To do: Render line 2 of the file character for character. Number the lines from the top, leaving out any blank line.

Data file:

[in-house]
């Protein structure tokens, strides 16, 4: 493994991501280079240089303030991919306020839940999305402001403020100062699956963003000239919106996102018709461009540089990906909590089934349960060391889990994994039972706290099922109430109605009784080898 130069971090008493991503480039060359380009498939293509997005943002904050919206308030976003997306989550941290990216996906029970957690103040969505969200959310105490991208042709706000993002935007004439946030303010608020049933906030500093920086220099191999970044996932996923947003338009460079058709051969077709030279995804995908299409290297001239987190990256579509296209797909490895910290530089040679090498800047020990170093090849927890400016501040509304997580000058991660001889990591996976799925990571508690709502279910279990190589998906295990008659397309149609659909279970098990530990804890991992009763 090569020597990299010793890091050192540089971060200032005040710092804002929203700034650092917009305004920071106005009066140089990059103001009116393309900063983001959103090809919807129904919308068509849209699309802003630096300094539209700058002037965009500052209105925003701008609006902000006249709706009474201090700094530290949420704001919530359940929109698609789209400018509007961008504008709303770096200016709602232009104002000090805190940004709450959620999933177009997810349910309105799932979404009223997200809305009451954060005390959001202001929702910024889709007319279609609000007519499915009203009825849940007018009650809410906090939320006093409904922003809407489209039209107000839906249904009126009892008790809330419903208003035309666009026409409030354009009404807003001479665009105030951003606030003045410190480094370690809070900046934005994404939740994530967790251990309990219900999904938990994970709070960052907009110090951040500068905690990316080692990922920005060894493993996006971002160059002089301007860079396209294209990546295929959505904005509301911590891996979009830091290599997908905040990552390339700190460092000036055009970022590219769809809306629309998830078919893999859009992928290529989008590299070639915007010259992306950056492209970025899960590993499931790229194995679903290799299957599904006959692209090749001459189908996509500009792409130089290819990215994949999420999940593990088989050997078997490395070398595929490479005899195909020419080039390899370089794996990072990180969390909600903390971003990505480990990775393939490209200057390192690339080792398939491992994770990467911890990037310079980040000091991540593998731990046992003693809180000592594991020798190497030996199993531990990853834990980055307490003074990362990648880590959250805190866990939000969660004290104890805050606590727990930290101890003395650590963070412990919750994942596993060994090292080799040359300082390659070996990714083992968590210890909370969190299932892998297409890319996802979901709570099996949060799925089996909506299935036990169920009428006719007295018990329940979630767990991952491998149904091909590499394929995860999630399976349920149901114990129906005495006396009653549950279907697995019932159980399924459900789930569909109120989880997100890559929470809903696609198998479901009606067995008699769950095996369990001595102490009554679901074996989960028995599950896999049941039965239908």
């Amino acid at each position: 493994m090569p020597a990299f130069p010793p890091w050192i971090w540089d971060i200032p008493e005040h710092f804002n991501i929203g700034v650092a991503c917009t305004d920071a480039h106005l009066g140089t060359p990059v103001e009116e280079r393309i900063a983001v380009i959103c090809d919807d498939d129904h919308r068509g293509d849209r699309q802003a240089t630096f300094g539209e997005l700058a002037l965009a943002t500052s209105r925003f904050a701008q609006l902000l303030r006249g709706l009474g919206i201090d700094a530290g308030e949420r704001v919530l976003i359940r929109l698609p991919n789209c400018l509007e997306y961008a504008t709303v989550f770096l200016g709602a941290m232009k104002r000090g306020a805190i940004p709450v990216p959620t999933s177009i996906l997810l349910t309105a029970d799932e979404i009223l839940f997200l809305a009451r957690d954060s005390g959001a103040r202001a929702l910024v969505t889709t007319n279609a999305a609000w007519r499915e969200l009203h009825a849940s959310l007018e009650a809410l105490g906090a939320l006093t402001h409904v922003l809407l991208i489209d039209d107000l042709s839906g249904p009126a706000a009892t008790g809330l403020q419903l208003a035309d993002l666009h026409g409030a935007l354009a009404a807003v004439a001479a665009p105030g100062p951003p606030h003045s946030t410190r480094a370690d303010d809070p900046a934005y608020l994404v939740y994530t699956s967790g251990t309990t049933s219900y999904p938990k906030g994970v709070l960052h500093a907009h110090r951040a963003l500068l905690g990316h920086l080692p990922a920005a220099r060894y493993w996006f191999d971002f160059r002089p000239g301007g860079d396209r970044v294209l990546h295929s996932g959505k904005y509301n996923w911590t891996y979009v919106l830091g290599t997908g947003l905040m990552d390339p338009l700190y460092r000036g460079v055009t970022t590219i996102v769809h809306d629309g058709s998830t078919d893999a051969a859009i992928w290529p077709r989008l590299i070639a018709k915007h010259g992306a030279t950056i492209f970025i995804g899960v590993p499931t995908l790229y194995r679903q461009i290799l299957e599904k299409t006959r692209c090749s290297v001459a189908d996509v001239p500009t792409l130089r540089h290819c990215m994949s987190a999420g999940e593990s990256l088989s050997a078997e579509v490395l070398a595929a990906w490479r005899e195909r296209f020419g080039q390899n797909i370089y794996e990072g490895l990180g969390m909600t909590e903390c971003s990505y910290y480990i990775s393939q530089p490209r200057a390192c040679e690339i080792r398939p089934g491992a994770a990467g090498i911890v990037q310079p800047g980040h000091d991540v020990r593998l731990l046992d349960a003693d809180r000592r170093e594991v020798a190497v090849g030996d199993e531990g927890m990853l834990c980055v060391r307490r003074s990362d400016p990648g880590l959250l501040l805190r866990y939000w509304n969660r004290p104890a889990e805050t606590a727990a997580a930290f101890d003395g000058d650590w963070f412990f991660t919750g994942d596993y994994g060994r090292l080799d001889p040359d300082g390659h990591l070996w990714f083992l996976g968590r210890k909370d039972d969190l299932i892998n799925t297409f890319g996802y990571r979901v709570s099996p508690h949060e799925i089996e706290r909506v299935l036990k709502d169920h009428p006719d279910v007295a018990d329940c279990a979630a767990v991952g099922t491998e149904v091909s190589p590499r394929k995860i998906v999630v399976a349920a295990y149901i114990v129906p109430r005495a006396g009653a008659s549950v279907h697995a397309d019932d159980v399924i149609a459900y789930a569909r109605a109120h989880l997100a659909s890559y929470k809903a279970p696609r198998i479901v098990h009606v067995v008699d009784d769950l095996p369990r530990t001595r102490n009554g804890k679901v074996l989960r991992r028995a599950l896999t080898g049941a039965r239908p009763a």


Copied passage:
């Protein structure tokens, strides 16, 4: 493994991501280079240089303030991919306020839940999305402001403020100062699956963003000239919106996102018709461009540089990906909590089934349960060391889990994994039972706290099922109430109605009784080898 130069971090008493991503480039060359380009498939293509997005943002904050919206308030976003997306989550941290990216996906029970957690103040969505969200959310105490991208042709706000993002935007004439946030303010608020049933906030500093920086220099191999970044996932996923947003338009460079058709051969077709030279995804995908299409290297001239987190990256579509296209797909490895910290530089040679090498800047020990170093090849927890400016501040509304997580000058991660001889990591996976799925990571508690709502279910279990190589998906295990008659397309149609659909279970098990530990804890991992009763 090569020597990299010793890091050192540089971060200032005040710092804002929203700034650092917009305004920071106005009066140089990059103001009116393309900063983001959103090809919807129904919308068509849209699309802003630096300094539209700058002037965009500052209105925003701008609006902000006249709706009474201090700094530290949420704001919530359940929109698609789209400018509007961008504008709303770096200016709602232009104002000090805190940004709450959620999933177009997810349910309105799932979404009223997200809305009451954060005390959001202001929702910024889709007319279609609000007519499915009203009825849940007018009650809410906090939320006093409904922003809407489209039209107000839906249904009126009892008790809330419903208003035309666009026409409030354009009404807003001479665009105030951003606030003045410190480094370690809070900046934005994404939740994530967790251990309990219900999904938990994970709070960052907009110090951040500068905690990316080692990922920005060894493993996006971002160059002089301007860079396209294209990546295929959505904005509301911590891996979009830091290599997908905040990552390339700190460092000036055009970022590219769809809306629309998830078919893999859009992928290529989008590299070639915007010259992306950056492209970025899960590993499931790229194995679903290799299957599904006959692209090749001459189908996509500009792409130089290819990215994949999420999940593990088989050997078997490395070398595929490479005899195909020419080039390899370089794996990072990180969390909600903390971003990505480990990775393939490209200057390192690339080792398939491992994770990467911890990037310079980040000091991540593998731990046992003693809180000592594991020798190497030996199993531990990853834990980055307490003074990362990648880590959250805190866990939000969660004290104890805050606590727990930290101890003395650590963070412990919750994942596993060994090292080799040359300082390659070996990714083992968590210890909370969190299932892998297409890319996802979901709570099996949060799925089996909506299935036990169920009428006719007295018990329940979630767990991952491998149904091909590499394929995860999630399976349920149901114990129906005495006396009653549950279907697995019932159980399924459900789930569909109120989880997100890559929470809903696609198998479901009606067995008699769950095996369990001595102490009554679901074996989960028995599950896999049941039965239908």